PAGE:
The magazine, which was established in 1993, focuses on events in the Indo-Canadian community in the Lower Mainland. Itâ€™s also a source for features on people, lifestyles and fashion, as well as commentary on issues related to todayâ€™s Indo-Canadian
â€œWe are very grateful for Mehfilâ€™s support of our students,â€ said Robert Adamoski, Kwantlenâ€™s social science dean.
The Kwantlen journalism program, which recently left the faculty of design and communications for its new home in the faculty of social sciences, has existed for more than 25 years. It offers students both four-year Bachelor of Journalism degrees and two-year diplomas.
Adamoski feels the Kwantlen program provides journalism students a strong understanding of the industry and prepares them for careers in multimedia journalism on graduation.
The endowment will provide annual funds for journalism students, according to journalism coordinator Beverley Sinclair. Sinclair feels this money could go a long way towards easing the financial burden university tuition and books puts on students.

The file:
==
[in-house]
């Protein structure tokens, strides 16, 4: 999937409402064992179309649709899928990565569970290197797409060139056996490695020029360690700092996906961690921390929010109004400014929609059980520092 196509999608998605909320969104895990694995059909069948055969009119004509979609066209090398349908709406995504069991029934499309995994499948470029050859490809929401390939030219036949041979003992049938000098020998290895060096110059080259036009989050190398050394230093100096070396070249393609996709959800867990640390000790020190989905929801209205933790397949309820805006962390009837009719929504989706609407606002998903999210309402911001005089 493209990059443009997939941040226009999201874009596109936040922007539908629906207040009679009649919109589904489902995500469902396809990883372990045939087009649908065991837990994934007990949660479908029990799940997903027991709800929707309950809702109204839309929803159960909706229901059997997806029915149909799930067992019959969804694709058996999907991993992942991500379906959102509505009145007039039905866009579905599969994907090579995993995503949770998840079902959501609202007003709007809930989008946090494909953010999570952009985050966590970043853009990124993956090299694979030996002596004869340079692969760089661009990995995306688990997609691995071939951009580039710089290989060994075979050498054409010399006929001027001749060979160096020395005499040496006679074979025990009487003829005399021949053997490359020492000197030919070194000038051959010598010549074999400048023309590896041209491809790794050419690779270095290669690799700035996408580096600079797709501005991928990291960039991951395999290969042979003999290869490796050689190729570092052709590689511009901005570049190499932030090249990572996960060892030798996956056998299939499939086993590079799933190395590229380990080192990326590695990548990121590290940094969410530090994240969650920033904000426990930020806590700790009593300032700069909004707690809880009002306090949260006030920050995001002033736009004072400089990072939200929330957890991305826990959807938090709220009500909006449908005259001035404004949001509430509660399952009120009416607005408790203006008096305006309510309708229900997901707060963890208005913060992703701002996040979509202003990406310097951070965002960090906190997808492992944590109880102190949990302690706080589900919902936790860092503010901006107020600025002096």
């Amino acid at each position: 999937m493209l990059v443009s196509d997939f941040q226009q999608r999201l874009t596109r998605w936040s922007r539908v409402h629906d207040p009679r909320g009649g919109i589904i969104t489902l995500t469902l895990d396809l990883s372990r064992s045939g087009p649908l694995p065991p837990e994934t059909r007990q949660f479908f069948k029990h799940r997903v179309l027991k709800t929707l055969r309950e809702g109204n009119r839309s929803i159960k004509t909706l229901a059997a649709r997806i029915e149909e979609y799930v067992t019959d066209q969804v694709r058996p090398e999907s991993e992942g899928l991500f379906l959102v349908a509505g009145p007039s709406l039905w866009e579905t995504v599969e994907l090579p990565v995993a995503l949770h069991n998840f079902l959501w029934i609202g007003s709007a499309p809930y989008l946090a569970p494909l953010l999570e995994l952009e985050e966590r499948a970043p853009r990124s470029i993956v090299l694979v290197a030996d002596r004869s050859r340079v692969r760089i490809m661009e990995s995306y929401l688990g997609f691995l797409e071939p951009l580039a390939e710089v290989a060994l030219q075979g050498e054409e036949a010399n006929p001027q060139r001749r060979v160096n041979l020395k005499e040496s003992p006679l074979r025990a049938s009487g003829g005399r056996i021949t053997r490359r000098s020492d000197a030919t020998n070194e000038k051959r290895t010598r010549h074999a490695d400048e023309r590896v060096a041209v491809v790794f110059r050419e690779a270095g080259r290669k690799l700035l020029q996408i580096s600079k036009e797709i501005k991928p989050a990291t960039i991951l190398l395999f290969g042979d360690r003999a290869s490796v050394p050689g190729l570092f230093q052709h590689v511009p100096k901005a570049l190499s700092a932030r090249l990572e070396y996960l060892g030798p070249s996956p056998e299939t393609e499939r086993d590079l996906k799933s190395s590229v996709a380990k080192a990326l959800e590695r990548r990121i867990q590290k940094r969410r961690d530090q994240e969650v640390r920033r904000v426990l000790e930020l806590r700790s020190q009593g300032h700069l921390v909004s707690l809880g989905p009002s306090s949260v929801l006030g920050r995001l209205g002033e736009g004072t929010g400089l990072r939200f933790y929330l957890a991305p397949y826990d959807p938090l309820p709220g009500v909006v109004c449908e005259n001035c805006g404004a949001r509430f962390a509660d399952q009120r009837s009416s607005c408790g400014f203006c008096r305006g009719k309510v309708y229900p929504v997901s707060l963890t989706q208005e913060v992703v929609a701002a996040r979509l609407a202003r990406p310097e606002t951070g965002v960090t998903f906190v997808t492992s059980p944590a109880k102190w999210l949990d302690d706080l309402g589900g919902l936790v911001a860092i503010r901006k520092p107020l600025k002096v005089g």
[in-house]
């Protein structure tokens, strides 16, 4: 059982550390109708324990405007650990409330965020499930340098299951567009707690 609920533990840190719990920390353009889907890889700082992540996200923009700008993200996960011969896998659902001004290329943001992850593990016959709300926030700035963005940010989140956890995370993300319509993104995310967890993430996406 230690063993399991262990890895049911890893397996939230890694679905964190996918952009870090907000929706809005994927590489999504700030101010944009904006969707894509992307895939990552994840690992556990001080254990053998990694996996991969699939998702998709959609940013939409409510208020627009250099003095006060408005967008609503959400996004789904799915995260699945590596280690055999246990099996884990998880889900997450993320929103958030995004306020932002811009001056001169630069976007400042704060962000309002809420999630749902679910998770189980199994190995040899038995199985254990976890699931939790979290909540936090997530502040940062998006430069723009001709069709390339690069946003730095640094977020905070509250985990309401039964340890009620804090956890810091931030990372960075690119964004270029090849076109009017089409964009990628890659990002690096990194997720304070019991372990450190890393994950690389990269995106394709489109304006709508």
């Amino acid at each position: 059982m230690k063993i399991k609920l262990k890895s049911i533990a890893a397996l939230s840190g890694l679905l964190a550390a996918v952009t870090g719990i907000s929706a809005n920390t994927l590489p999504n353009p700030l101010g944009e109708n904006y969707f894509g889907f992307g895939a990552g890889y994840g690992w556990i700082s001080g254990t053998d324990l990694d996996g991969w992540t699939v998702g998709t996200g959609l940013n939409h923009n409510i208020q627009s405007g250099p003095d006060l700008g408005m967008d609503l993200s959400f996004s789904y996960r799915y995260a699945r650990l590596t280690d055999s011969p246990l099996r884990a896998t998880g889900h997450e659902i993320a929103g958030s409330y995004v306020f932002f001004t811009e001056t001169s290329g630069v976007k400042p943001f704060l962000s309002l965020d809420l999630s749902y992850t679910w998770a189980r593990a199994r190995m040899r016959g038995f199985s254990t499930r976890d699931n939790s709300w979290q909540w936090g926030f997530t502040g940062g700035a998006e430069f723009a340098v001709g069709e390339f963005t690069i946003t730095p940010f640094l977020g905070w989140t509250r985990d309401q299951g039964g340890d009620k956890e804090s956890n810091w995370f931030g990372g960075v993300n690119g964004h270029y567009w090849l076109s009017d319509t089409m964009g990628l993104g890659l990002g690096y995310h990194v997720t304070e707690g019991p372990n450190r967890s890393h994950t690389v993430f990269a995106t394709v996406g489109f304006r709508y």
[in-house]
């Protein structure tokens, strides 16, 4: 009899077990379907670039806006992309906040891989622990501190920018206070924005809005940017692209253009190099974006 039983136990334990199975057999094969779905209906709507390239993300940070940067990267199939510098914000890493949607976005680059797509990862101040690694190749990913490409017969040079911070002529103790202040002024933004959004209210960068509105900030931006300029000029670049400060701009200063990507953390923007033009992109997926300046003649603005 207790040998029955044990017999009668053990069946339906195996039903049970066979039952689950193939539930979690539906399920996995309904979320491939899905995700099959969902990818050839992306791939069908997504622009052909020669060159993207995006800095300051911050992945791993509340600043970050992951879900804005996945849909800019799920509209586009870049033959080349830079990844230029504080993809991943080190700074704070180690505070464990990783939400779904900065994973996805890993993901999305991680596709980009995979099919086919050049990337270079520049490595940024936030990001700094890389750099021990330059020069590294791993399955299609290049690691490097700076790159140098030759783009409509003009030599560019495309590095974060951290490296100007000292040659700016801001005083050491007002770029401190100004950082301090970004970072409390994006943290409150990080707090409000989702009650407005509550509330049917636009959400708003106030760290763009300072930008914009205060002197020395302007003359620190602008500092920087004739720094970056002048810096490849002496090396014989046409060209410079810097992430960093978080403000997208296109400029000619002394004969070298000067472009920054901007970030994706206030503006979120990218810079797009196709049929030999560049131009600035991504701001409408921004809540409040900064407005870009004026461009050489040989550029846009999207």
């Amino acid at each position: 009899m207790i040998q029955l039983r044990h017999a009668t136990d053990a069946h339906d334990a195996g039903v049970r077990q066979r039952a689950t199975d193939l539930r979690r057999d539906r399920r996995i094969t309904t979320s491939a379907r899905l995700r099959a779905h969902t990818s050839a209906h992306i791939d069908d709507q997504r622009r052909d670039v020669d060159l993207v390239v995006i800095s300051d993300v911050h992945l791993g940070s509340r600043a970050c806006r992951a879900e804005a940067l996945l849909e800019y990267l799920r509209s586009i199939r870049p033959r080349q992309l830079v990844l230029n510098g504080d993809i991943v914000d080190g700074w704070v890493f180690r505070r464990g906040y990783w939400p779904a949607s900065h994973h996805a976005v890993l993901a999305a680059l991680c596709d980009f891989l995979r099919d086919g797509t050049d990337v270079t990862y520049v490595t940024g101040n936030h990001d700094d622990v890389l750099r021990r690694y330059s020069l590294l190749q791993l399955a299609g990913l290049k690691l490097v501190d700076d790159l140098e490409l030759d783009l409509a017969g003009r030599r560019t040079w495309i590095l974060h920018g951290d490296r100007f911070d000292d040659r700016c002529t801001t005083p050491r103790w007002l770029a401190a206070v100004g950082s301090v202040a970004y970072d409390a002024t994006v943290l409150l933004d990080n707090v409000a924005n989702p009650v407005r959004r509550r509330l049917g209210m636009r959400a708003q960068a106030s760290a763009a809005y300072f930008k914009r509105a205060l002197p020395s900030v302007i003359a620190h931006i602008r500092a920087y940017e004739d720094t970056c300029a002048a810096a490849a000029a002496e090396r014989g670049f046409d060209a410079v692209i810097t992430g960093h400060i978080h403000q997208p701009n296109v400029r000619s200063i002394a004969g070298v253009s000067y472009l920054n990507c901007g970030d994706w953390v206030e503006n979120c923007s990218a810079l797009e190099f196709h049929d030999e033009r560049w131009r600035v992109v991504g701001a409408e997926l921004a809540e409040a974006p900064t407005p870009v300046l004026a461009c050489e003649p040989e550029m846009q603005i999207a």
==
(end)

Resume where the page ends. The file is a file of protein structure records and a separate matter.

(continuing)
â€œIt amazes me how few students actually apply for scholarships,â€ said Sinclair, who recalls a previous student who almost completely paid for her tuition by applying for and receiving scholarships that are available every year to students.
Richmond Kwantlen Student Association council director Reena Bali wants to know who hasnâ€™t been pulling their weight in the washrooms around Kwantlenâ€™s Richmond campus.
In Baliâ€™s Nov.3 council report, buried beneath plans for pool tournaments and club nights, is a frank statement, condemning the conditions of most washrooms on the Richmond campus as â€œjust horrible!â€
Many of the washrooms, especially one for women located near the Blossoming Lotus yoga studio around the corner from the KSA Richmond campus offices, is often found in an unclean state, said Bali.